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"Nummy" Punishment

Q. A teacher I know uses something called the "Nummy Game" as her primary approach to student discipline and classroom management. It works like this: There is a "nummy" jar on her desk. Whenever a student misbehaves, is late, misses an assignment, leans back on his chair, or whatever..., the teacher places a piece of paper in the "nummy" jar with the student's name on it...

Some students (5th graders) get many "nummies" each week, while some get none or only rarely have their names put in the jar. On Fridays at the end of school every week it is time to play the "Nummy Game." Everyone that has a "nummy" gets to answer questions that the teacher makes up from the material she has covered with the students. If a student gets an answer wrong, he gets a special homework assignment to do over the weekend. If he gets all of his answers right, he gets no homework. The more "nummies" the more questions, and the more likely the "nummy" homework.

Also there is an increased embarassment in front of his peers for anyone who continues to get "nummies". I wonder what you think of this system of student discipline, and whether or not you agree with me. I believe that the teacher is essentially using a form of passive aggression to control the students. She doesn't show any emotion as she simply places a "nummy" in the jar, rather than deal directly with the student about the problem. The students with more self-control learn to satisfy as many behavioral requirements as they can. The students with less self-control "punish themselves" by earning the "much deserved" "nummies".

On Fridays the teacher enjoys her game and the more self-righteous students mostly gloat as their more active peers hang themselves by eventually missing one of the several questions they must answer. The worst of these students feel embarrassed, frustrated, and embittered by the hopelessness of the game they cannot win. The teacher is always in an aloof position. Is this a form of passive aggression or not? Do you share my concern, or am I just overreacting?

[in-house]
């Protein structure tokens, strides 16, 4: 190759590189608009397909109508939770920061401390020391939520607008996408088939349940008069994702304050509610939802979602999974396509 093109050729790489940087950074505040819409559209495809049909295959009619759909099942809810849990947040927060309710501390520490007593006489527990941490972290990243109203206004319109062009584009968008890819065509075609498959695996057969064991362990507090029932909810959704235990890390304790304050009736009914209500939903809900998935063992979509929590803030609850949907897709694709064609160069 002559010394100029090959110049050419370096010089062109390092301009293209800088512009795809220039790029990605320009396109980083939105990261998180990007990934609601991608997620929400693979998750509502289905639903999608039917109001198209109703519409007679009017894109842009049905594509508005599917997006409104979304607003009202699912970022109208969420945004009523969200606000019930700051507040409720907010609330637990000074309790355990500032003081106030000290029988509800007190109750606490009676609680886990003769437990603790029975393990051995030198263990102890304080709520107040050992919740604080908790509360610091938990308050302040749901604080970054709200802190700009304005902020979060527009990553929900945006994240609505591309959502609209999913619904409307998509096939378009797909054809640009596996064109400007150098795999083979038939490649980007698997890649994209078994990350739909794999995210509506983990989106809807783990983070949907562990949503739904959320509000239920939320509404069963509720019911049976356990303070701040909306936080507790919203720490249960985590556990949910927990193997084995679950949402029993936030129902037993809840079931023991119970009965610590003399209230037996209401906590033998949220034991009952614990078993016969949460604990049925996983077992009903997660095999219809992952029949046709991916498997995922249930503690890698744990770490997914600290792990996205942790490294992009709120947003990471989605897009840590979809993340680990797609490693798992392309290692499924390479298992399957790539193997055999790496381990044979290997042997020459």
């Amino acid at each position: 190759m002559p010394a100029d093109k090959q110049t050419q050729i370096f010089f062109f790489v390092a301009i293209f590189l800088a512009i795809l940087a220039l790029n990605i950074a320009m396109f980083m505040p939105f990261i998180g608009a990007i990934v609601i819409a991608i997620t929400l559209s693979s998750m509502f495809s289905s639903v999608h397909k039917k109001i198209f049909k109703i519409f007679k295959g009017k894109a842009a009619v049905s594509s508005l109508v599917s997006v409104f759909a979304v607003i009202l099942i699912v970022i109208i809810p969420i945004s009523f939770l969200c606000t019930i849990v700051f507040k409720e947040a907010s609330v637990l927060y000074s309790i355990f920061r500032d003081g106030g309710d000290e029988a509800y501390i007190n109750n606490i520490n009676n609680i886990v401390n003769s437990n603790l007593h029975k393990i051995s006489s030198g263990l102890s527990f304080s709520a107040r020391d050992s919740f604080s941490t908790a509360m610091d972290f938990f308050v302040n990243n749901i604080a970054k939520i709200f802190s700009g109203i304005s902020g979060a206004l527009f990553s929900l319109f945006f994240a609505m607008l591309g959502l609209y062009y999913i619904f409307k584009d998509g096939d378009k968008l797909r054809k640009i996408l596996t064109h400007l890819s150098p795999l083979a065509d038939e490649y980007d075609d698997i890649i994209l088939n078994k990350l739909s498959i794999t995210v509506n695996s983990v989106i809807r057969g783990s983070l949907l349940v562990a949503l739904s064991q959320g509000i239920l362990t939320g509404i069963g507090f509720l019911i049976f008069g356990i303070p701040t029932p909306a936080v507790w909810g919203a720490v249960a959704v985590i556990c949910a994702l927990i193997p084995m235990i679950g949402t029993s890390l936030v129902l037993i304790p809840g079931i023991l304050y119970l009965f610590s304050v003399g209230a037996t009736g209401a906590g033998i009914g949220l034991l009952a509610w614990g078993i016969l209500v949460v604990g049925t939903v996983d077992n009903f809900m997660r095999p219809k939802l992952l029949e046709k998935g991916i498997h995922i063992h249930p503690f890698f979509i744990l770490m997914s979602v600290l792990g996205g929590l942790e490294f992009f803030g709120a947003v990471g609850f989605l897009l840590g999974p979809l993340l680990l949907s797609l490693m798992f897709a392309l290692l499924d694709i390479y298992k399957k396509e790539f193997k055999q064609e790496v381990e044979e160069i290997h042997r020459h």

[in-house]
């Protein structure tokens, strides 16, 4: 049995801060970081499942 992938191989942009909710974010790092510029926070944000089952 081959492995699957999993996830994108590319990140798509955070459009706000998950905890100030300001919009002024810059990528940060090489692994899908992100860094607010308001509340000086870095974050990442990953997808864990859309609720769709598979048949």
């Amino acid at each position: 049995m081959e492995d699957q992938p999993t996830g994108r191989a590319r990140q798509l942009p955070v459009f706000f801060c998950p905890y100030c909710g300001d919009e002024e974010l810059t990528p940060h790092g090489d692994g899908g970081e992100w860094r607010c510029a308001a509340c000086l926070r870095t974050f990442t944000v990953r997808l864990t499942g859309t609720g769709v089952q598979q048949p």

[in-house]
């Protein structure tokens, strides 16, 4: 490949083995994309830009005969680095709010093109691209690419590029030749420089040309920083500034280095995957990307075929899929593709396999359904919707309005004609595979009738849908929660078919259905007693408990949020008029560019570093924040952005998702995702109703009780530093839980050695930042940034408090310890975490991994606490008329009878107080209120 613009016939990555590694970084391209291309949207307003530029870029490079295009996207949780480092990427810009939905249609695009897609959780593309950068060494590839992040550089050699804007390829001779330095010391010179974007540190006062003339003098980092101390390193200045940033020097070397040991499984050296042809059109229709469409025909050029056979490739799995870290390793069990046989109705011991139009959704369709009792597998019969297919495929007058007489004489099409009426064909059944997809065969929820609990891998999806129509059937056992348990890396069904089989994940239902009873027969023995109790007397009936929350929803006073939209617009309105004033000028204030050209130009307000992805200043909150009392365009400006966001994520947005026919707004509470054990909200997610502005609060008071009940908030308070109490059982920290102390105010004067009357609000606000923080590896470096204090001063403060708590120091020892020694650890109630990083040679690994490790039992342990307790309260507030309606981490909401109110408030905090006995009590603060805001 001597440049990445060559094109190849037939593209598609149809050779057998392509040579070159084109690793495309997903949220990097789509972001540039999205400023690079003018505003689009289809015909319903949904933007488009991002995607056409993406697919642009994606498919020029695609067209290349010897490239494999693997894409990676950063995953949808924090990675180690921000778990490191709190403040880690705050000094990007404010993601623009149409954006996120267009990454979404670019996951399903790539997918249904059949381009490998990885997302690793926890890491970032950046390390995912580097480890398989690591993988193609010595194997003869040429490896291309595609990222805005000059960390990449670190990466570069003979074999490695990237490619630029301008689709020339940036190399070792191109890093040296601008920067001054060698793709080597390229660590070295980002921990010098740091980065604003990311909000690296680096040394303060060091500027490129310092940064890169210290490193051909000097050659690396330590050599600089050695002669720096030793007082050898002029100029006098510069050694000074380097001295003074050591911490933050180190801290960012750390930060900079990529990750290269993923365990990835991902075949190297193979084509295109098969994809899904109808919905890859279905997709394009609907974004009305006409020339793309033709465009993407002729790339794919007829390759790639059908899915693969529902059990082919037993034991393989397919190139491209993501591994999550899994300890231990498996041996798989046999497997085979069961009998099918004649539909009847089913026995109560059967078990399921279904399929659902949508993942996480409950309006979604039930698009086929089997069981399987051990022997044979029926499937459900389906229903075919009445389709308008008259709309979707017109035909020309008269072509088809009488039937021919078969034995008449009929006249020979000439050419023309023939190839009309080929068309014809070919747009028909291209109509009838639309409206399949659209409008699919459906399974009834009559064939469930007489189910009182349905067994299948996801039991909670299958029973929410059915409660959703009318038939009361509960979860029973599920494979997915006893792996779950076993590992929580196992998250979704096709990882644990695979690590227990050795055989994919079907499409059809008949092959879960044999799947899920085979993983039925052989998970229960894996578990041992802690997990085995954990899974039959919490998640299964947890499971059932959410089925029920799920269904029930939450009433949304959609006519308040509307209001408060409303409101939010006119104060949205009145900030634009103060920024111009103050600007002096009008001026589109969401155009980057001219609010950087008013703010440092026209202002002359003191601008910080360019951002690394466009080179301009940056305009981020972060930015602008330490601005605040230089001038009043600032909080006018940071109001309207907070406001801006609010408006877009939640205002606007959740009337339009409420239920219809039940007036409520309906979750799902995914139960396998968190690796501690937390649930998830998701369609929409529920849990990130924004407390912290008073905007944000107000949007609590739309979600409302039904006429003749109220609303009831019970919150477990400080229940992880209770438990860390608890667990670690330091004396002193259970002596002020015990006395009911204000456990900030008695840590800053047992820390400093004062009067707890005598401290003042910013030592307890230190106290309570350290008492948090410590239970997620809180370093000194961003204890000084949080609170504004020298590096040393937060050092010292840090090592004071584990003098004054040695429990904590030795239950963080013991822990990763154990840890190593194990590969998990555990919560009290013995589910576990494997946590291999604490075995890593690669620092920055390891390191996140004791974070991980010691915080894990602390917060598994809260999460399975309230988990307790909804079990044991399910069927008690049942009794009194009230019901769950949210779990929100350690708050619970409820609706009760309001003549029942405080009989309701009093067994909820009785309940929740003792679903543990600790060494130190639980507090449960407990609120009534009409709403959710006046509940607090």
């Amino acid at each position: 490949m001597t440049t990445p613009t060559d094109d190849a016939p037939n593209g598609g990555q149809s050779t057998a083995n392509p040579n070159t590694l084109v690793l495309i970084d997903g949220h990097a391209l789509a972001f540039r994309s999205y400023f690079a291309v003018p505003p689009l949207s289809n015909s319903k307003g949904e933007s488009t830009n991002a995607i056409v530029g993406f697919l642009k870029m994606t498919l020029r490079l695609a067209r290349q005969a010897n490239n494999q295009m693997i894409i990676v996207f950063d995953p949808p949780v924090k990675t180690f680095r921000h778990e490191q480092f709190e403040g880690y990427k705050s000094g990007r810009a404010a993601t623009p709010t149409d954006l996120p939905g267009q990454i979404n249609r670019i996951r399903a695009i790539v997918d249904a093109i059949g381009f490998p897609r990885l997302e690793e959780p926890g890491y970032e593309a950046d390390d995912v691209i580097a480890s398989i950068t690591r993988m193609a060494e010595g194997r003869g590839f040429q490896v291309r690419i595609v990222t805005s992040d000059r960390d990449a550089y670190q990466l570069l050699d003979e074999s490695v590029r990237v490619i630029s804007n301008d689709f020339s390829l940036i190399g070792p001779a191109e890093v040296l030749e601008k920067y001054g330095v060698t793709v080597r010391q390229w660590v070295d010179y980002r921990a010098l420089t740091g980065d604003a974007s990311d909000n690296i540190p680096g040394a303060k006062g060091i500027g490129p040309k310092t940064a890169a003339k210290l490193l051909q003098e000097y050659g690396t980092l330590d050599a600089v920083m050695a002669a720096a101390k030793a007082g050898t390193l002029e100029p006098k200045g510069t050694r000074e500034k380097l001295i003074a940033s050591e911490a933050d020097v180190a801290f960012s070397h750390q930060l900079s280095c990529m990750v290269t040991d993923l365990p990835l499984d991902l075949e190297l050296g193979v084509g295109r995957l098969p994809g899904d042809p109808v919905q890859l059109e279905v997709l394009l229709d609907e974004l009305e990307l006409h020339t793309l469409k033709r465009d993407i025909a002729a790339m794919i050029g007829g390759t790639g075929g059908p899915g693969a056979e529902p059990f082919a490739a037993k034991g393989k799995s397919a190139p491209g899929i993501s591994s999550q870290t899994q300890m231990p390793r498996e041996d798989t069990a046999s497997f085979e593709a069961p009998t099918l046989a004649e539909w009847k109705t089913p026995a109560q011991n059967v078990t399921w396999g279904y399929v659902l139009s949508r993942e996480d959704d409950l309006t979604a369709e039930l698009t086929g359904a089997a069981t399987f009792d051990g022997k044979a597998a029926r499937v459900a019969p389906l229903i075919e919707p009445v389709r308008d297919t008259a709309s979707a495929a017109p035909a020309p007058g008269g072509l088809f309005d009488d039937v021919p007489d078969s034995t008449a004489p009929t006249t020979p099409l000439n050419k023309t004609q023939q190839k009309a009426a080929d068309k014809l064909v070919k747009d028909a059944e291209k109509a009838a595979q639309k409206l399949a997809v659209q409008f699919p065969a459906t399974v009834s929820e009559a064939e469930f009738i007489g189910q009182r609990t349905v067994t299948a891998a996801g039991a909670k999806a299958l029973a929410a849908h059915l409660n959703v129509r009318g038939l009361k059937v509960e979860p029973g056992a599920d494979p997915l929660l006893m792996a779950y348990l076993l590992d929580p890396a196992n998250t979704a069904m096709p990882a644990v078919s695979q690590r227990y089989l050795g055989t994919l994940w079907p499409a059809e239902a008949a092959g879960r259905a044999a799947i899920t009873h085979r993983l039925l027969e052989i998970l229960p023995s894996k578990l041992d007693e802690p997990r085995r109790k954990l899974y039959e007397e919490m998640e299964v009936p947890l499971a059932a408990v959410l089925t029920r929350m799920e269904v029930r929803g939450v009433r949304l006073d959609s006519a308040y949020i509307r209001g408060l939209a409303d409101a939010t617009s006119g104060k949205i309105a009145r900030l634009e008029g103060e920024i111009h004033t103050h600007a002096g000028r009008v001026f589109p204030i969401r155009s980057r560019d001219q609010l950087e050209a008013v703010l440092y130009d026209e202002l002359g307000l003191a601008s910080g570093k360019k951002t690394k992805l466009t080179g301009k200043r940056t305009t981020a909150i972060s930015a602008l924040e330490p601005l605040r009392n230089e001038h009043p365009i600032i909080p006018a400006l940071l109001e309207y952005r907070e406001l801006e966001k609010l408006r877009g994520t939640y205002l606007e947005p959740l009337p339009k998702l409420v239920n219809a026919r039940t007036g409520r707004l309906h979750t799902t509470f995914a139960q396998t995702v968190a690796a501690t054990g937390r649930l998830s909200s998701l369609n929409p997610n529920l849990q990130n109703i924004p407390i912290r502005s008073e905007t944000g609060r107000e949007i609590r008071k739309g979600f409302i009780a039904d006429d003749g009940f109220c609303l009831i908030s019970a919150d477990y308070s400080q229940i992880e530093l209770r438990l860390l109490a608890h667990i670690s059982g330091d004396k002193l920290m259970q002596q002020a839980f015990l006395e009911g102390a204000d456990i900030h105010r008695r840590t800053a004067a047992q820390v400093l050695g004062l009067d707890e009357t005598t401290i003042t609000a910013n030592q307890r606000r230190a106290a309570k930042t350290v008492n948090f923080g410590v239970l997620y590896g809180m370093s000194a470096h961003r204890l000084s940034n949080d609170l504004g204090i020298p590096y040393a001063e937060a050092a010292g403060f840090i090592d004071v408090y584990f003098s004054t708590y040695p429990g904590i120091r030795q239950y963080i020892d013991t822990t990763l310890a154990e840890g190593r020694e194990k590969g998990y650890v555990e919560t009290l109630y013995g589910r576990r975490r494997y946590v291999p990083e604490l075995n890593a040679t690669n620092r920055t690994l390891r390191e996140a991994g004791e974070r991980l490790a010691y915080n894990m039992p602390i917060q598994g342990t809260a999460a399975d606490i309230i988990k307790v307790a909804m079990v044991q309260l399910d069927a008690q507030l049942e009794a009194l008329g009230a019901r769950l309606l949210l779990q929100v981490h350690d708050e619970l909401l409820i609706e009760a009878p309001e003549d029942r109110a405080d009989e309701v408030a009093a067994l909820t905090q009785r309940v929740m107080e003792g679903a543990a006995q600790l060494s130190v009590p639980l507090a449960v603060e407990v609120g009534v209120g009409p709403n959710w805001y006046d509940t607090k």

A. I do share your concern about this not-so-fun game. First, though--and speaking as a teacher myself--I do have some sympathy for teachers who must deal with over-sized classrooms filled with difficult and sometimes aggressive students. Very often, the teacher feels overwhelmed and unable to focus on the curriculum. Often, he or she may get very little support or training with respect to how best to manage problem kids.

That said, any game that leaves some students feeling humiliated and embittered is a loser in my book. While there must be clear and consistent consequences for misbehaving in class, it is a teacher's duty to work individually with problem students, so that the underlying causes of these problems can be dealt with.

For example, a child who is chronically late may be dealing with a difficult home situation. A student whose attention wanders may be too advanced for the level of the curriculum, or be suffering from an attention deficit disorder. The lesson this teacher seems to be conveying is that it is OK to humiliate a child in front of his or her peers--and that's both bad teaching and bad role-modeling.

I would try to discuss this matter privately with the teacher, expressing your concerns. If that doesn't produce serious change, I would suggest that you discuss this teacher's behavior with both the school guidance counselor or psychologist, and (if necessary) the principal.

June 2002

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